Raziel's 4 Quick Tips on How to Prepare for Our Next Big Earthquake
You better believe it. We should all be pretty concerned as the scientists all tell us that we're bound to have The Big One - a huge earthquake - sometime in the next 30 years. We just have no idea when it'll be, so in the spirit of the Boy Scout motto, "BE PREPARED."
In this post I'll share a few handy links that I think you should be aware of as a smart homeowner living in the Burlingame, Hillsborough, or San Mateo areas.
1. SMCAlert is an alert notification system used to immediately contact you during urgent or emergency situations with useful information and updates by sending text messages to your cell phone. I've actually been on their system for the last year and it's been very handy to receive the updates, which have included road closures in Burlingame, Hillsborough, and San Mateo, mountain lion sightings in the San Mateo Highlands neighborhood, and other important information. Where it will really come in handy though is when we have an emergency...assuming the cell phone towers are still upright and working that is. The system will also shoot out information in the event of flooding, an oil spill, and severe weather warnings (like a tsunami, which hit Pacifica and Santa Cruz recently). The system is administered by the San Mateo County Office of Emergency Services. Click the image below to enter in your email address and/or phone number to receive updates.
2. SF72.org is another excellent site I'd highly recommend checking out. Their description:
SF72 is your hub for emergency preparedness. You’ll find information about what to do in an emergency, simple steps to get connected, and useful guides to help you get prepared. Share SF72 with a friend—and help your loved ones and your city get prepared. In a serious emergency, city services will be impacted, so a basic rule of thumb is for people to be able to take care of each other for 72 hours before help arrives. That’s just three days—think of it as a long weekend—or nine meals.
3. One of the best emergency training programs in the county is CERT, which stands for the Community Emergency Response Team. Anyone can sign up to be a CERT member as long as you go through the nifty free training which is mostly taught by your local fire department. I took a few of the classes and not only did a get a cool hardhat - all kidding aside - I learned an awful lot. I first learned about the CERT program in the book Emergency by Neil Strauss. Below is an excerpt about the program from the City of Burlingame website:
The Community Emergency Response Team (CERT) training provides private citizens who complete this course with the basic skills needed to respond to their community's immediate needs in the aftermath of a disaster when emergency services are not available. By working together, CERTs can assist in saving lives and protecting property using the basic techniques in this course.The course consists of five 2.5 hour sessions offered on a weekday evening and a sixth, and final 6 hour session on Saturday. During the final session the participants are given "hands on" exercises to demonstrate the skills they have learned in the previous 5 weeks. The classes are presented at Station 34 on California Drive and the City Corporation Yard on North Carolan.Registration for this FREE class is required through the Burlingame Parks & Recreation Department and upcoming classes will be posted in the events section on the "Emergency & Other Helpful Information" page.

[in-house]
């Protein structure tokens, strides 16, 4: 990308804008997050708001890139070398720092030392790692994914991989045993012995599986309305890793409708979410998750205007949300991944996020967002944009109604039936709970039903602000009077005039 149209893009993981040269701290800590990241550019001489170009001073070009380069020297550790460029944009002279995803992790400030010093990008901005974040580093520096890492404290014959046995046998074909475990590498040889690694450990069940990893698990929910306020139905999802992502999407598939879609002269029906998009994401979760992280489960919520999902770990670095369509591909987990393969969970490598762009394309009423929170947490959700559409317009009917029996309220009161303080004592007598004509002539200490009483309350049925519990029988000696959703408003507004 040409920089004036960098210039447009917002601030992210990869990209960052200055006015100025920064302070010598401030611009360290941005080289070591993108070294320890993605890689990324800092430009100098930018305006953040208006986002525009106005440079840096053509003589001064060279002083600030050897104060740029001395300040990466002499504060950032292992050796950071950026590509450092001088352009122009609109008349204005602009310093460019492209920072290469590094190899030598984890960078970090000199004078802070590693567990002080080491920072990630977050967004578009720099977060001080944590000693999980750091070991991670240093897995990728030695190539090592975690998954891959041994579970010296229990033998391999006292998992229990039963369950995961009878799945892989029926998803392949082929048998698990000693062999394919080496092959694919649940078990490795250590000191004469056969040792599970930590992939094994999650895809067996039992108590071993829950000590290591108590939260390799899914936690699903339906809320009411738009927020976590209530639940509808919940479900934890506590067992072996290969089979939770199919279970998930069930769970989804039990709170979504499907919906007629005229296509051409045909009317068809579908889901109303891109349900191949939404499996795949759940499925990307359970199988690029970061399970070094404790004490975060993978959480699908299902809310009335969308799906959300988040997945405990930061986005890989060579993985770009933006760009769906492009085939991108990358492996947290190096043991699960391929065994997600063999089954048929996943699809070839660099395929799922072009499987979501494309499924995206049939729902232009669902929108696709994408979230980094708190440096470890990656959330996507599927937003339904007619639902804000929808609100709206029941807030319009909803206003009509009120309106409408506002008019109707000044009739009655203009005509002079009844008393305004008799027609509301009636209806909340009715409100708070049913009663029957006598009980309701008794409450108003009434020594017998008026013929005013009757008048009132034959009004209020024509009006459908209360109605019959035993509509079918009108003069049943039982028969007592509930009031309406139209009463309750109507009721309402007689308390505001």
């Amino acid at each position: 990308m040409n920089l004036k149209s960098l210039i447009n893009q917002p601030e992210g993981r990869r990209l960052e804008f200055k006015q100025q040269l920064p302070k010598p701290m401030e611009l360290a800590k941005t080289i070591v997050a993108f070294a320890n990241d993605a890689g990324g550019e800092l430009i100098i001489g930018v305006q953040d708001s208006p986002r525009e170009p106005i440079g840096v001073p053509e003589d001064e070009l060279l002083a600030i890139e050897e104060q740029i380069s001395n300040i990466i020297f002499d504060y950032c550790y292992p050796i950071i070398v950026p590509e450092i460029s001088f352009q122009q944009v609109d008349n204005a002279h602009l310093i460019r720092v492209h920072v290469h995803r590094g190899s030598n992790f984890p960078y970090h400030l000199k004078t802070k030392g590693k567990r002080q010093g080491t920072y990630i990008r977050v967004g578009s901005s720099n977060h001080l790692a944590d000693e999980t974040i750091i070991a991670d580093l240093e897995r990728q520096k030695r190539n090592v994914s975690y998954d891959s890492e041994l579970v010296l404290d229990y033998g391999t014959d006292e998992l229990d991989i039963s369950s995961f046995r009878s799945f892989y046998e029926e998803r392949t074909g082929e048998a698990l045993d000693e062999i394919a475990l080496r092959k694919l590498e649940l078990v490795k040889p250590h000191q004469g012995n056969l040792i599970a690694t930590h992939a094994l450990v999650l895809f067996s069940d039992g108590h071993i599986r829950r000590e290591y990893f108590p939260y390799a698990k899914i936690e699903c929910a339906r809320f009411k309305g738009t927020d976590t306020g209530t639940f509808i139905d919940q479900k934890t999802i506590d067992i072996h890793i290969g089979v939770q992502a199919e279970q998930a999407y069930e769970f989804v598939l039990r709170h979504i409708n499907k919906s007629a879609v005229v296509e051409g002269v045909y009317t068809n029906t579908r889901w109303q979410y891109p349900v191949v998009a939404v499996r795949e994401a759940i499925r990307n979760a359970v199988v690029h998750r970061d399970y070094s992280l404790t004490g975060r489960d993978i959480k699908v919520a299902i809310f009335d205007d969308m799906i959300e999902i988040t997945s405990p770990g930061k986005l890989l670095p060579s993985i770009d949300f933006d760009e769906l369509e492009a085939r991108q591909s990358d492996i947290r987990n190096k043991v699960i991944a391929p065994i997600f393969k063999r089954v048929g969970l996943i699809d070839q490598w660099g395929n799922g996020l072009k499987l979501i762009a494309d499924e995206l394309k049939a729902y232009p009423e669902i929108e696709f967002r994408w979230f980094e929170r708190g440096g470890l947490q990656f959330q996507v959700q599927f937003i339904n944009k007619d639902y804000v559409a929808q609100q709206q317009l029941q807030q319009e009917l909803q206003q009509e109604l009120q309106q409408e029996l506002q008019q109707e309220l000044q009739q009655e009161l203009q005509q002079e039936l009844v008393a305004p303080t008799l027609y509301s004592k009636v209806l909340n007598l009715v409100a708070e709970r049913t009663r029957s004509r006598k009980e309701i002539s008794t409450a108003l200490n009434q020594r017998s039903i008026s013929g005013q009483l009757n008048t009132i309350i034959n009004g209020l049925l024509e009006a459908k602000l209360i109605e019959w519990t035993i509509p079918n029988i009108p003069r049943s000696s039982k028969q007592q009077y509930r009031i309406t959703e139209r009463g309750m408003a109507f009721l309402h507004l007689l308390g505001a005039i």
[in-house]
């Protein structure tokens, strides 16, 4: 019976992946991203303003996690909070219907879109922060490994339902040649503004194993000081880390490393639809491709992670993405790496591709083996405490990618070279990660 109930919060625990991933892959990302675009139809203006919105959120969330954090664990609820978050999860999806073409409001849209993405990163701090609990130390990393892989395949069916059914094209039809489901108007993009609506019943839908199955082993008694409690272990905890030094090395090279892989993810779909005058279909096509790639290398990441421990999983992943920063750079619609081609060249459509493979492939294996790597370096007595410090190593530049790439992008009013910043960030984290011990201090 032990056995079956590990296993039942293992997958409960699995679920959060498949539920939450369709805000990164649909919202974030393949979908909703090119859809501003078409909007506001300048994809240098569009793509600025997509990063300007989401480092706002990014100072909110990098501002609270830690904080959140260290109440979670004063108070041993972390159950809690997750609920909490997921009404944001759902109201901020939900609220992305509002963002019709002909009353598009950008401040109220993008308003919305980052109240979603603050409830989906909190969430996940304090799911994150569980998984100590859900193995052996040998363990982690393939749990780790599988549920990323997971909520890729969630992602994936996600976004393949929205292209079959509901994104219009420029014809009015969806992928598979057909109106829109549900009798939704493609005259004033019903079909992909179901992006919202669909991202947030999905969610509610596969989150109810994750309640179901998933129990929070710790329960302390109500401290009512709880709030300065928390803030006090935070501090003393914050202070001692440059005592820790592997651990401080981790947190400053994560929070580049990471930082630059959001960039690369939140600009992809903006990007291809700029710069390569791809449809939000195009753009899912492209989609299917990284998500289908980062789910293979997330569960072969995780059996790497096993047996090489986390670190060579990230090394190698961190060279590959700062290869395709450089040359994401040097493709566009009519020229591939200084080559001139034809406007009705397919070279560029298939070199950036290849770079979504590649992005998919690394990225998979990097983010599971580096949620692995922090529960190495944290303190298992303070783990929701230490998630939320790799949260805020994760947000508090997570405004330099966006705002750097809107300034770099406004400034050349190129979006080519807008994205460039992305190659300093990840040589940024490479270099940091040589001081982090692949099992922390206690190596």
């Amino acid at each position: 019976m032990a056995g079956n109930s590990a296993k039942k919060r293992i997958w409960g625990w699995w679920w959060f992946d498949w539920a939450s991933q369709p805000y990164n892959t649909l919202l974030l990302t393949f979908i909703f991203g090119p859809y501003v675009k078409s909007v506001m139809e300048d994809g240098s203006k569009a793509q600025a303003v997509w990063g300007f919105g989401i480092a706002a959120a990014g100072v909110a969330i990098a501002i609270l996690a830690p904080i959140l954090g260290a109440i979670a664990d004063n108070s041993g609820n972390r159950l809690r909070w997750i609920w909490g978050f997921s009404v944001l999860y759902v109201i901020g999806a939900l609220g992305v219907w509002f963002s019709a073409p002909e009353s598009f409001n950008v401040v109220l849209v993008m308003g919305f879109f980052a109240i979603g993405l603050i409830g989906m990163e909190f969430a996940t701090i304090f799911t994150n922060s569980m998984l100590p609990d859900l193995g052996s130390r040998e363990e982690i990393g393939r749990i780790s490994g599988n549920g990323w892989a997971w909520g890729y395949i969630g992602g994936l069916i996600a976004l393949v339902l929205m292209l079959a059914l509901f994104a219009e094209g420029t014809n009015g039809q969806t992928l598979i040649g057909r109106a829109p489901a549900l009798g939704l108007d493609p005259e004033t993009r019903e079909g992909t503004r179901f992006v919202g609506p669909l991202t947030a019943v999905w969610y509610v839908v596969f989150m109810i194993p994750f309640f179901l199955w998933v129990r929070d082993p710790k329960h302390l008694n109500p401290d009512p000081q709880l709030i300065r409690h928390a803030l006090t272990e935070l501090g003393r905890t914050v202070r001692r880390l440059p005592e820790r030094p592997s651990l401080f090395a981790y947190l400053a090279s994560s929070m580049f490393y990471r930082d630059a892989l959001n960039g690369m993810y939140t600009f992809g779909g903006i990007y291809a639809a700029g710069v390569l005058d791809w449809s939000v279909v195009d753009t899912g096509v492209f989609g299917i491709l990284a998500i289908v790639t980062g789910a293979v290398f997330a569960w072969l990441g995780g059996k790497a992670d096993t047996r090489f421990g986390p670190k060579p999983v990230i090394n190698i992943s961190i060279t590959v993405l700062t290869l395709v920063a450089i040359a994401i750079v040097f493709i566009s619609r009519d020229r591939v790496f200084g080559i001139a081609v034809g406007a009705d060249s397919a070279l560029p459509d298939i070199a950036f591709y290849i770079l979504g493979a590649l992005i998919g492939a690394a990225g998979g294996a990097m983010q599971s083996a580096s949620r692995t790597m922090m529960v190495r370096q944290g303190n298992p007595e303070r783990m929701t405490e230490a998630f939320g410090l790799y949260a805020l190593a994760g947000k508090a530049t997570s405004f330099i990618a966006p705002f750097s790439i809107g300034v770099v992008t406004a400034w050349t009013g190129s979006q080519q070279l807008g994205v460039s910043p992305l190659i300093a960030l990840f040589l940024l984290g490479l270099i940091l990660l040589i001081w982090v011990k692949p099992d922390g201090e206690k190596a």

4. I just read the below in Congresswoman Jackie Speier's 9/23/11 newsletter and I thought her comments were helpful about preparing an earthquake kit and earthquake insurance:
Most of us take food, water, shelter and power for granted on a daily basis. If an earthquake strikes, our access to many of those things could be cut off. Make sure your family has an"emergency kit"; that includes water, food, a first aid kit, cash, flashlights, batteries, matches, warm clothing and a wrench to turn of utilities.
Purchasing earthquake insurance can give you financial assistance to pay for damages. An interactive survey of homeowner insurance and earthquake insurance premiums is available at:www.insurance.ca.gov. A list of all homeowners and earthquake insurers is also available on the same website. Most homeowner insurers also participate in the federal flood insurance program. If appropriate for your personal circumstances, you can reduce your flood and earthquake insurance costs by buying structure coverage and skipping the coverage for contents.